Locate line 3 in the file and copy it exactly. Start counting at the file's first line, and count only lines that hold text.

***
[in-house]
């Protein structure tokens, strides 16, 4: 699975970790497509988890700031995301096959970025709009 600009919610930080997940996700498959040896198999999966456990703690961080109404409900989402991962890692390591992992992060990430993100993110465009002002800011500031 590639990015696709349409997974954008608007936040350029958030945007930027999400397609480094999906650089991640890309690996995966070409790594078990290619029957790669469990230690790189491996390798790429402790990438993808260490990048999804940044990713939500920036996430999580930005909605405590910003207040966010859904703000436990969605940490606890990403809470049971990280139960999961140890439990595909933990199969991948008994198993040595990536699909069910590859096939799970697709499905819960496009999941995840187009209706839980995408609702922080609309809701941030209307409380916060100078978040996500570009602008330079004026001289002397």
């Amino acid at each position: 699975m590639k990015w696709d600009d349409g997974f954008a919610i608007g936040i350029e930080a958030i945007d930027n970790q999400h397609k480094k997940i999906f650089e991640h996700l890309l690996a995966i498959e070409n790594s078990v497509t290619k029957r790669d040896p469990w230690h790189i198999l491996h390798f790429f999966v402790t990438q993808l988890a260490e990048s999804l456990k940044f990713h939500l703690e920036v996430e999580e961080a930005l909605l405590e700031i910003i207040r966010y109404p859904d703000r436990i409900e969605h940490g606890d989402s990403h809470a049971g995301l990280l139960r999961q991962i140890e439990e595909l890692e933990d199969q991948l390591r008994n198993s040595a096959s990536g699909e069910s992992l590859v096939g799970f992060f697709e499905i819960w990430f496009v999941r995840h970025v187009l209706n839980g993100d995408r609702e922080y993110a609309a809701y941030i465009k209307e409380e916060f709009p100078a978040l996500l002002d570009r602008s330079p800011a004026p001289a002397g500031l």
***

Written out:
């Amino acid at each position: 699975m590639k990015w696709d600009d349409g997974f954008a919610i608007g936040i350029e930080a958030i945007d930027n970790q999400h397609k480094k997940i999906f650089e991640h996700l890309l690996a995966i498959e070409n790594s078990v497509t290619k029957r790669d040896p469990w230690h790189i198999l491996h390798f790429f999966v402790t990438q993808l988890a260490e990048s999804l456990k940044f990713h939500l703690e920036v996430e999580e961080a930005l909605l405590e700031i910003i207040r966010y109404p859904d703000r436990i409900e969605h940490g606890d989402s990403h809470a049971g995301l990280l139960r999961q991962i140890e439990e595909l890692e933990d199969q991948l390591r008994n198993s040595a096959s990536g699909e069910s992992l590859v096939g799970f992060f697709e499905i819960w990430f496009v999941r995840h970025v187009l209706n839980g993100d995408r609702e922080y993110a609309a809701y941030i465009k209307e409380e916060f709009p100078a978040l996500l002002d570009r602008s330079p800011a004026p001289a002397g500031l």